File: README.Debian

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strongswan 5.2.1-6+deb8u2~bpo70+1
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strongswan for Debian
----------------------

1) General Remarks

This package has been created from the openswan package, which was again
created from the freeswan package, which was created from scratch with some 
ideas from the freeswan 1.3 package by Tommi Virtanen and the freeswan 1.5 
package by Aaron Johnson merged in.

The differences between the strongSwan and the Openswan packages are 
documented at http://www.strongswan.org/ .

2) Kernel Support

Note: This package can make use of the in-kernel IPSec stack, which is
available in the stock Debian kernel images (>=2.4.24 and 2.6.x). 

If you want to use the strongswan utilities, you will need the appropriate
kernel modules. The Debian default kernel native IPSec stack (which is 
included in Linux 2.6 kernels and has been backported to Debian's 2.4 kernels) 
can be used out-of-the-box with strongswan pluto, the key management daemon. 
This native Linux IPSec stack is of high quality, has all of the features of 
the latest Debian freeswan and openswan packages (i.e. support for other
ciphers like AES and NAT Traversal support) and is well integrated into the
kernel networking subsystem (which is not true for the freeswan kernel
modules). This is the recommended kernel support for strongswan.

If you do not want to use the in-kernel IPSec stack of newer 2.6 kernels or 
are building a custom 2.4 kernel, then the KLIPS kernel part can be used.
strongswan no longer ships this part, but is instead focussing on the newer
native IPSec stack. However, strongswan is interoperable with the KLIPS part
shipped with openswan, both for 2.4 and 2.6 series kernels. Please install 
either the linux-patch-openswan or the openswan-modules-source packages and
follow their respective README.Debian files when you want to use KLIPS.

3) Getting Started

For connecting two Debian boxes using this strongswan package, the
simplest connection block on each side would look something like this:

On host A, use

conn to_hostb
        left=%defaultroute
	right=hostb.example.com
	leftcert=hosta.pem
        rightcert=hostb.pem
        keyexchange=ikev2
        type=transport
        auto=add

On host B, use
conn to_hosta
	left=%defaultroute
	right=hosta.example.com
	leftcert=hostb.pem
	rightcert=hosta.pem
	keyexchange=ikev2
	type=transport
	auto=add

This assumes that the respective hostnames hosta.example.com and 
hostb.example.com can be resolved and that the internal hostnames are hosta
and hostb (and thus installing the strongswan package created the certificates
hosta.pem and hostb.pem, respectively). 
Then the certificates (and not the private keys!) need to be exchanged between
the hosts, e.g. with
	scp /etc/ipsec.d/certs/hosta.pem hostb.example.com:/etc/ipsec.d/certs/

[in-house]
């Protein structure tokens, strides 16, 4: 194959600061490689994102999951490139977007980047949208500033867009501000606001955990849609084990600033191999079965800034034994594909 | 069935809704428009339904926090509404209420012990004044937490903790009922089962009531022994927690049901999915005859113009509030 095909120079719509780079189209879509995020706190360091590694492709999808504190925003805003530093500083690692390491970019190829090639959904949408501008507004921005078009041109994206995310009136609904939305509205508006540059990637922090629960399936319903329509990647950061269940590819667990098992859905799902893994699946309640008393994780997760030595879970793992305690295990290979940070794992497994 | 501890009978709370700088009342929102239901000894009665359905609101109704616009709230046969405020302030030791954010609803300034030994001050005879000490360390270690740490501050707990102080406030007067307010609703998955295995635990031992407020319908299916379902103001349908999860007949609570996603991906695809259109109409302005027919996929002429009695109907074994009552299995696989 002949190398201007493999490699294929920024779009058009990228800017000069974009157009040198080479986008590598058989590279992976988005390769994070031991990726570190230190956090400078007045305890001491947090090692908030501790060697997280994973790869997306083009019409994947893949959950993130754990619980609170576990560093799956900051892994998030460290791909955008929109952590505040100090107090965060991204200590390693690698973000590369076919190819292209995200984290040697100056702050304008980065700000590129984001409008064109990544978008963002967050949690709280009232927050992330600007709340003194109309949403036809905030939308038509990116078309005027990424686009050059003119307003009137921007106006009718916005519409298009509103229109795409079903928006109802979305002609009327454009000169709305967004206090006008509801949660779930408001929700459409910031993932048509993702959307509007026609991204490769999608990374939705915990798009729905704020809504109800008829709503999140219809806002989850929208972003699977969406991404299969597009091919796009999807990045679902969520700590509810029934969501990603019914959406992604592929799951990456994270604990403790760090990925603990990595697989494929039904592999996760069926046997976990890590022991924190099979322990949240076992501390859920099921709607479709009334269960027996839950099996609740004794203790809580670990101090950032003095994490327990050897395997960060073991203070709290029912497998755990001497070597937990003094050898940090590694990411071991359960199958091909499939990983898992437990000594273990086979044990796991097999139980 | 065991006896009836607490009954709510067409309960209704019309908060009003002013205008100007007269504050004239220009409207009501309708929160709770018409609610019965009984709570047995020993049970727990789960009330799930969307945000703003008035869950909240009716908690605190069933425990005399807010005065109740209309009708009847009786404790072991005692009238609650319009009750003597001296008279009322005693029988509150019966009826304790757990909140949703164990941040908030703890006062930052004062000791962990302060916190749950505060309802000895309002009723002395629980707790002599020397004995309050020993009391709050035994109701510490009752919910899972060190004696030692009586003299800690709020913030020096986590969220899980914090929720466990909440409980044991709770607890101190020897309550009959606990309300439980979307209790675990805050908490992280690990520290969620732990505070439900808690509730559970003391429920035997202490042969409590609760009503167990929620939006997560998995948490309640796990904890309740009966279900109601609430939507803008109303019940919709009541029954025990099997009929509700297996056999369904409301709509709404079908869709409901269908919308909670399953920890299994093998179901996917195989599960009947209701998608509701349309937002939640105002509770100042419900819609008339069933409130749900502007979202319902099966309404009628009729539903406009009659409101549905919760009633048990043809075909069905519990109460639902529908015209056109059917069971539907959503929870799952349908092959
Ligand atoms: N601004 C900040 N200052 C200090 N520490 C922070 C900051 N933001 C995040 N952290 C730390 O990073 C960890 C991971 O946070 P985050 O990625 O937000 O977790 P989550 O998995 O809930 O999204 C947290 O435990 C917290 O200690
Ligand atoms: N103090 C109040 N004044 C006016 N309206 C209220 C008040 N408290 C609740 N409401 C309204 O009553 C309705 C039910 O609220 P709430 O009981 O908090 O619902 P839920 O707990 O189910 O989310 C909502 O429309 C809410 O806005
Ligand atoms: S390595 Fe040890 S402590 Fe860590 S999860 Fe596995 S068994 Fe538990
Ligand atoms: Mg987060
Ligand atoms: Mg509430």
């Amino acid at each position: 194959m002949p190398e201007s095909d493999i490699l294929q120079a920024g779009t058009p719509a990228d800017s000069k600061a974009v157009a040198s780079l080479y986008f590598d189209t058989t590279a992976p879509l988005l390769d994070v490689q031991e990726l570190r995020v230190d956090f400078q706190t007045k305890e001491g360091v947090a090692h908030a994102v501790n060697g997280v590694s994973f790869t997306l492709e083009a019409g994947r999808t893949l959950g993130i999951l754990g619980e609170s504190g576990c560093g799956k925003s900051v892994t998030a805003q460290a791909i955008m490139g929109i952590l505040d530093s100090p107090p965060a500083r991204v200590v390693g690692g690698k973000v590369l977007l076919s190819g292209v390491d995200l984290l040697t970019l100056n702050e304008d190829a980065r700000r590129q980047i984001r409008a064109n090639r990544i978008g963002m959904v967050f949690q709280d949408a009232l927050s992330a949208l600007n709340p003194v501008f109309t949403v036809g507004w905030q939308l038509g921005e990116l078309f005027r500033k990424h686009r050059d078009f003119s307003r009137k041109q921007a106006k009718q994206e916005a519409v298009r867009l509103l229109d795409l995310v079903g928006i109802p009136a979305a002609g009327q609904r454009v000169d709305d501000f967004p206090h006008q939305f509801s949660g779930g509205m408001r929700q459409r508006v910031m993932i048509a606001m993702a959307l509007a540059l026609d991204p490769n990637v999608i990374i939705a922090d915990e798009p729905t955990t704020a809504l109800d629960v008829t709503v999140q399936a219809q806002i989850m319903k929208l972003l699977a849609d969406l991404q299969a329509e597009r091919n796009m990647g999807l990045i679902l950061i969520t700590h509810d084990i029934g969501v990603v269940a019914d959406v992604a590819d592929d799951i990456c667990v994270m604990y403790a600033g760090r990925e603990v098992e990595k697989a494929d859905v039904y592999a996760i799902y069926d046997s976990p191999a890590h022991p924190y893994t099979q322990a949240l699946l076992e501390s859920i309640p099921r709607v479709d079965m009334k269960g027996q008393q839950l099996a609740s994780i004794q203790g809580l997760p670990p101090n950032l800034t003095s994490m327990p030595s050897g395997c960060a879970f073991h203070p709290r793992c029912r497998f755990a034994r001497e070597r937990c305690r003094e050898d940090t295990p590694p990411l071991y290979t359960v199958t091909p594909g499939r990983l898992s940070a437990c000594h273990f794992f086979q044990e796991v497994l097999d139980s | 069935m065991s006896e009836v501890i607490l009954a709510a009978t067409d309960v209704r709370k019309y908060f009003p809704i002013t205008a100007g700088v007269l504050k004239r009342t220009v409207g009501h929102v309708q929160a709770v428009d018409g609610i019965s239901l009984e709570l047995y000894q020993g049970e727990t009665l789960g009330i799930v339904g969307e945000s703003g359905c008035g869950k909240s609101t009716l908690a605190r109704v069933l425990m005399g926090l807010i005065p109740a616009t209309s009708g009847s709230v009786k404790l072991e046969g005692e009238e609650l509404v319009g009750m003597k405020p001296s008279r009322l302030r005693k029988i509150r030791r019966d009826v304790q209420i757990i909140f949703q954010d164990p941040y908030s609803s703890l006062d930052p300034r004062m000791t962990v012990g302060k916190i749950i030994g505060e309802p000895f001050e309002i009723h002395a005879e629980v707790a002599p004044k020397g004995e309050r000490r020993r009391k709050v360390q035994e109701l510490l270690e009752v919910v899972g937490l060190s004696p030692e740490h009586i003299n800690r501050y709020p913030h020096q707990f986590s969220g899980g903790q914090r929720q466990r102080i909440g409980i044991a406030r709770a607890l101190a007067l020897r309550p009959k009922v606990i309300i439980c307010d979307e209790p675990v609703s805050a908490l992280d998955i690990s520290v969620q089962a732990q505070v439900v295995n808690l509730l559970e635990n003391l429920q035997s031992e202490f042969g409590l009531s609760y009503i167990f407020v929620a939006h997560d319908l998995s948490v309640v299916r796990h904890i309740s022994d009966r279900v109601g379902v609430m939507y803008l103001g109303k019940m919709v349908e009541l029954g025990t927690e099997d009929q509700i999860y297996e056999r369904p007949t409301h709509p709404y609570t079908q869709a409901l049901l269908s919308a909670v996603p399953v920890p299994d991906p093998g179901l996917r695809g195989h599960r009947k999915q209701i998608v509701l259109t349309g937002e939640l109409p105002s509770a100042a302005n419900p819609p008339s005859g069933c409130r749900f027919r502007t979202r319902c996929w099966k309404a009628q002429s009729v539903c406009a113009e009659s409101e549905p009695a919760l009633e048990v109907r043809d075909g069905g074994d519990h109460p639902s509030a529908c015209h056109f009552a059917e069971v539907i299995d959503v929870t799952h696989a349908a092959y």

scp hostb.example.com:/etc/ipsec.d/certs/hostb.com /etc/ipsec.d/certs/
from host A. The IPSec transport connection (that is, no subnets behind these 
hosts that should be tunneled) can be started from either side using 
"ipsec up to_hostb" (e.g. from host A).
Note that this example explicitly uses IKEv2 due to its nicer error messages.

A more complicated example is to connect a "roadwarrior" (e.g. laptop)
to an internal network wbile it is behind another NAT. On the gateway
side, i.e. for the internal network the roadwarrior should connect to,
the configuration block could look something like this:

conn roadwwarrior
        left=%defaultroute
        leftcert=gatewayCert.pem
        rightcert=laptopCert.pem  
        rightrsasigkey=%cert       
        leftrsasigkey=%cert        
        auto=add                   
        leftsubnet=10.0.0.0/24   
        rightsubnetwithin=0.0.0.0/0
        right=%any                 
        compress=yes               
        type=tunnel                
        dpddelay=30                
        dpdtimeout=120             
        dpdaction=clear            

On the laptop side, you could use something along the lines:

conn %default
        rightrsasigkey=%cert
        leftrsasigkey=%cert 
        authby=rsasig
        leftcert=laptopCert.pem
        leftsendcert=always
        leftsubnet=
        dpddelay=30
        dpdtimeout=120
        dpdaction=clear
        esp=aes128-sha1
        ike=aes128-sha1-modp2048

conn esys
        left=%defaultroute
        right=gateway.example.com
        rightsubnet=10.0.0.0/24
        rightcert=gatewayCert.pem
        auto=add

Then load these new configuration blocks on both sides using "ipsec reload" 
and, on the laptop, start the tunnel with "ipsec up mynetwork".
These configuration blocks assume host names "gateway" and "laptop" and an 
inner subnet of 10.0.0.0/24.

-- Rene Mayrhofer <rmayr@debian.org>, Sun, Jul 09 12:31:00 2006